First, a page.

You only have to flick through the pages of Auto Express and familiarise yourself with the latest car manufacturer product plans to get a hint that the big diesel estate might not be the current height of automotive fashion.
The rise of the SUV and diesel’s well-documented demise would appear to to have conspired against cars like the Jaguar XF Sportbrake and its 3.0-litre V6 engine, but the gap between perception and reality can be a big one.
This Jaguar XF launched in 2015, but buyers needing extra practicality had to wait until late last year for the Sportbrake estate version to arrive. Here we’re testing the V6 diesel model in range-topping S specification, which adds various sporty styling components including a subtle body kit and roof spoiler.
It’s rear-wheel drive – the Sportbrake’s AWD tech isn’t available with this flagship diesel unit – and all models get self-leveling air suspension at the back. If you’re expecting a pillowy, bump-obliterating ride, however, think again. This S model also has sports suspension and optional 20-inch alloy wheels – and the result is firm progress. It isn’t uncomfortable, but it comes close with the adaptive dampers in Dynamic mode.
The flipside is impressive body control for a 1,855kg executive estate, and a planted, reassuring feel through the corners. The steering doesn’t exactly come alive in your hands, but it is accurate and the overall effect is fun.
And so to the engine, which has more than enough about it to deliver the goods. The 6.1-second 0-60mph time might not sound blistering by modern standards, but the whopping 700Nm of torque from just 2,000rpm speaks volumes. The flexibility and effortless in-gear urge of a big diesel will be a big loss if the legislators get their way – and this one has that in abundance. It’ll do 49.6mpg and emit 149g/km of CO2, as well as boasting full Euro 6 compliance.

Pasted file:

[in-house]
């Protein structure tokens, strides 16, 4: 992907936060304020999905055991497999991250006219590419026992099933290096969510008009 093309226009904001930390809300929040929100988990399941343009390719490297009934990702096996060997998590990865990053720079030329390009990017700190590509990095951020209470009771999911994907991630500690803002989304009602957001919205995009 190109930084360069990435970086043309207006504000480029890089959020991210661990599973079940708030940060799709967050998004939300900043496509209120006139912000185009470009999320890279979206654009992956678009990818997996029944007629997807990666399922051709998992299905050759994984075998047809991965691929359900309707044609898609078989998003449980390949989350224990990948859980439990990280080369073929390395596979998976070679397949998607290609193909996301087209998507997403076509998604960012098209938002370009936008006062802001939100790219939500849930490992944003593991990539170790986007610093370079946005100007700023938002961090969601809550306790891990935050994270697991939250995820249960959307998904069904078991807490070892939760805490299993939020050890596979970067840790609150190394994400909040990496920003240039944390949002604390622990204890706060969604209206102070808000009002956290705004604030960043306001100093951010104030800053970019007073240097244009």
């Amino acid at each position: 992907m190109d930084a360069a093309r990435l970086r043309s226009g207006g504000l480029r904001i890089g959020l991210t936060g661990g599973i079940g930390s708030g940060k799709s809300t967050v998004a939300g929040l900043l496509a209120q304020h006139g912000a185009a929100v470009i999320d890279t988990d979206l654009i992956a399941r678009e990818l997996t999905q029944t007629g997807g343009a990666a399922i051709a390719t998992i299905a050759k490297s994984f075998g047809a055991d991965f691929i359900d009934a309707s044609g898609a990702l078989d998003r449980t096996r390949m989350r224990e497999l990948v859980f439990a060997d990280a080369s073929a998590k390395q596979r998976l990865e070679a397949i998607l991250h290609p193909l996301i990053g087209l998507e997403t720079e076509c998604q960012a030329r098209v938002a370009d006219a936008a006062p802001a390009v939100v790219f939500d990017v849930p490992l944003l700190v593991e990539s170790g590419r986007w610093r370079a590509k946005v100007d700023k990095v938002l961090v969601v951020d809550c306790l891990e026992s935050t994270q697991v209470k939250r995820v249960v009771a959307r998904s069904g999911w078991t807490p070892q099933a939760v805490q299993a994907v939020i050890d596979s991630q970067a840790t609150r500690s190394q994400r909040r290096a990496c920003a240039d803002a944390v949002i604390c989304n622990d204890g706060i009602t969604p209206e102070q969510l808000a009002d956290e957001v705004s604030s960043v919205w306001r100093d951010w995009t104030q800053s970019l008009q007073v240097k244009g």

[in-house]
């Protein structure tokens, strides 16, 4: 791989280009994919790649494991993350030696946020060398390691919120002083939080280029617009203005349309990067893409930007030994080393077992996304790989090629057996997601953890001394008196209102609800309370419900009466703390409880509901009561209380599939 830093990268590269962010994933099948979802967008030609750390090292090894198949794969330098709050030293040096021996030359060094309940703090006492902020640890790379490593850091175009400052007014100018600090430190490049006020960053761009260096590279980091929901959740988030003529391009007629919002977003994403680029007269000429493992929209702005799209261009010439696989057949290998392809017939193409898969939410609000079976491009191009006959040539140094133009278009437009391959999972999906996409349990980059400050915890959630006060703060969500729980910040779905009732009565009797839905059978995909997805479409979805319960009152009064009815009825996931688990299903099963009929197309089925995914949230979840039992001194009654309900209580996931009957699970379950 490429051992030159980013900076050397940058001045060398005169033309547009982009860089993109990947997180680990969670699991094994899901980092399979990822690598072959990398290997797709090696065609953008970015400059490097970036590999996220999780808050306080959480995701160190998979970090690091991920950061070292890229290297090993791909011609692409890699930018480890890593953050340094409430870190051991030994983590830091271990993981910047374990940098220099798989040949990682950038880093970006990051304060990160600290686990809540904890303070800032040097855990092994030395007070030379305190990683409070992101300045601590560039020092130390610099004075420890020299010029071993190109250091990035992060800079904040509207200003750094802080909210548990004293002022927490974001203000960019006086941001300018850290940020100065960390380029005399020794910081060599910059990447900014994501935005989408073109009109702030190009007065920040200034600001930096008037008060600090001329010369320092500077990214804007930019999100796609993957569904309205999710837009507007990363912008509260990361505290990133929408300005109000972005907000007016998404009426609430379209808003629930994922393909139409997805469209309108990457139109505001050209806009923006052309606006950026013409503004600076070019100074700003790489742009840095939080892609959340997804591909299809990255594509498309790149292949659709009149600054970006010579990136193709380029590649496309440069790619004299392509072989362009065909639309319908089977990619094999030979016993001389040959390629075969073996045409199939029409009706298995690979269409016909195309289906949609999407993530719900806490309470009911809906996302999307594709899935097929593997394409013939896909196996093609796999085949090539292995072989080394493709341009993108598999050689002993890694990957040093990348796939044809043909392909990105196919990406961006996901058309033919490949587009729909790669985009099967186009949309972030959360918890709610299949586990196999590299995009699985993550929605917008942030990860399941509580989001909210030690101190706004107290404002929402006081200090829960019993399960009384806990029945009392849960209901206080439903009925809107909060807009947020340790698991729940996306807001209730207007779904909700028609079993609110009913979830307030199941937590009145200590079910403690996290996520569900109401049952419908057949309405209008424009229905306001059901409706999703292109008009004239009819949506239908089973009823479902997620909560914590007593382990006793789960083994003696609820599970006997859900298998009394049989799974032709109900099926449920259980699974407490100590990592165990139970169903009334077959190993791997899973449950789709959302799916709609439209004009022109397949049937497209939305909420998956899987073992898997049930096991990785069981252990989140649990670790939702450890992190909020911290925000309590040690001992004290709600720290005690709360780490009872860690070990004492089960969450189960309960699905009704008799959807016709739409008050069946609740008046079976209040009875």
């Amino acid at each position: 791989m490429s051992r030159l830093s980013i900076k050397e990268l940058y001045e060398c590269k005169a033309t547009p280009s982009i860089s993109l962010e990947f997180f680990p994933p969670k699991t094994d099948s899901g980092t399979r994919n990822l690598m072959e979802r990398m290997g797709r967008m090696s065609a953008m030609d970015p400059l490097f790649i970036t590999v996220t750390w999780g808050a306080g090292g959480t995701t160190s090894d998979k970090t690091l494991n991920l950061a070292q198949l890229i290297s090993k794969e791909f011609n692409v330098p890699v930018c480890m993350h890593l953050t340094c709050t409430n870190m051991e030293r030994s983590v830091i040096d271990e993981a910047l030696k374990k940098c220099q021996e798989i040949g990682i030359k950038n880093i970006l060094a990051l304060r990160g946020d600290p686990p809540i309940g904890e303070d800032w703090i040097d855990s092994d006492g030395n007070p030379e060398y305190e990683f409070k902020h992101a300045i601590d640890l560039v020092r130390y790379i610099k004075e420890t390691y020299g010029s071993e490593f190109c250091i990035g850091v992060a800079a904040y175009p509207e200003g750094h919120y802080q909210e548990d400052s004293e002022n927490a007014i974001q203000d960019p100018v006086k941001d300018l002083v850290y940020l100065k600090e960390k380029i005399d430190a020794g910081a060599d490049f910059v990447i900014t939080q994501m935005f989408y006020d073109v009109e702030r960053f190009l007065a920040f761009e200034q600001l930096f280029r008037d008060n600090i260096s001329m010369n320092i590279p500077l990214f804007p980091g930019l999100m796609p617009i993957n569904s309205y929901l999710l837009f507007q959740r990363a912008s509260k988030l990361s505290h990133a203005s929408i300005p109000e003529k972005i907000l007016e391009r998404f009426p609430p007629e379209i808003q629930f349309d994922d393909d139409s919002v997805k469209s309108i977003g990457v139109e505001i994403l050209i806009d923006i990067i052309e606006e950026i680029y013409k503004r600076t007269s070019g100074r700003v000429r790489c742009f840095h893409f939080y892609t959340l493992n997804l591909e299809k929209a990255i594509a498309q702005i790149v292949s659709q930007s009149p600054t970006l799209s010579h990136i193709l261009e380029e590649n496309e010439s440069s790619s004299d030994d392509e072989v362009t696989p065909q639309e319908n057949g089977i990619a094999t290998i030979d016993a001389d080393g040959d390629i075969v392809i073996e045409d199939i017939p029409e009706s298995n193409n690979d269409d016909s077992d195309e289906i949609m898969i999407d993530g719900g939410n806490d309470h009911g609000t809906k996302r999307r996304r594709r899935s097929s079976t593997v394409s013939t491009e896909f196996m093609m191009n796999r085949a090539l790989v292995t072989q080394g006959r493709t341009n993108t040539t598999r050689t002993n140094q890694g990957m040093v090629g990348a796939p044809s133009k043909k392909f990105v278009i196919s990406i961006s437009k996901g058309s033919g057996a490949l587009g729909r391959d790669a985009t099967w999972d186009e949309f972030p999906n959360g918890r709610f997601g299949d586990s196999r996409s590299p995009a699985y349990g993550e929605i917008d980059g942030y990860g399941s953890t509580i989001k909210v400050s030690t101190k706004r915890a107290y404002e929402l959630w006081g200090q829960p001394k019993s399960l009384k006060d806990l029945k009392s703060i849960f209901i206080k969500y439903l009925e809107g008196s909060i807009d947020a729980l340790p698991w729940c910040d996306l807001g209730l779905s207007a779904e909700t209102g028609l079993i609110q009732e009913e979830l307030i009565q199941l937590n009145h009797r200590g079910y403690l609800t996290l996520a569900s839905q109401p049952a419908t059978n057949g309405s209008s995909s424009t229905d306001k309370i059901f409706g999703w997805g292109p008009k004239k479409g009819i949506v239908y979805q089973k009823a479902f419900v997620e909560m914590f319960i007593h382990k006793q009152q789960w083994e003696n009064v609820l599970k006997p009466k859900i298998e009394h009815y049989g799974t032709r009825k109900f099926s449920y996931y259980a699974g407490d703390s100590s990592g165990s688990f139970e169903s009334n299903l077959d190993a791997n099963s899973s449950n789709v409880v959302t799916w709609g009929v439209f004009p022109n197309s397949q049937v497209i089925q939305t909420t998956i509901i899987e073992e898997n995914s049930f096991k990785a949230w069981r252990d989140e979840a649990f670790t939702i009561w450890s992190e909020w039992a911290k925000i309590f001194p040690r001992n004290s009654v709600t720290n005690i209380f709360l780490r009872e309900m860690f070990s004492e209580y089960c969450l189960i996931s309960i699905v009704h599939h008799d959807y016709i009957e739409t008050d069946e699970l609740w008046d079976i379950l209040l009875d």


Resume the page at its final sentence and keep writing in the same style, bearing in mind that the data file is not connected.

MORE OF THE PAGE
Engine refinement is impressive, too, and you’ll need to flip the eight-speed automatic down a couple ratios to hear the 3.0-litre turbo unit over the wind and the stereo. When you do, the gearbox responds swiftly and smoothly, even in its Sport setting. But the engine’s torque is such that gear selection is almost secondary in normal driving, meaning most will leave the paddles well alone.
The XF Sportbrake looks the part both inside and out, but the interior design isn’t the tech fest you get in a Mercedes E-Class and the infotainment system can be awkward to use. There’s still no Apple CarPlay or Android Auto, either, which is frustrating in a car costing this much. The grained leather sports seats in the S model are quite narrow and the offset pedals mean your right leg can rest uncomfortably against the side bolster on the base, too.
In terms of practicality, there’s a 565-litre boot that grows to 1,700 litres with the rear seats dropped. It’s not quite up to E-Class dimensions, but it’s not far off a BMW 5 Series Touring. The flat floor makes it easy to slide items in, while a 2,000kg maximum towing weight means it’s unlikely you’ll want for carrying capacity.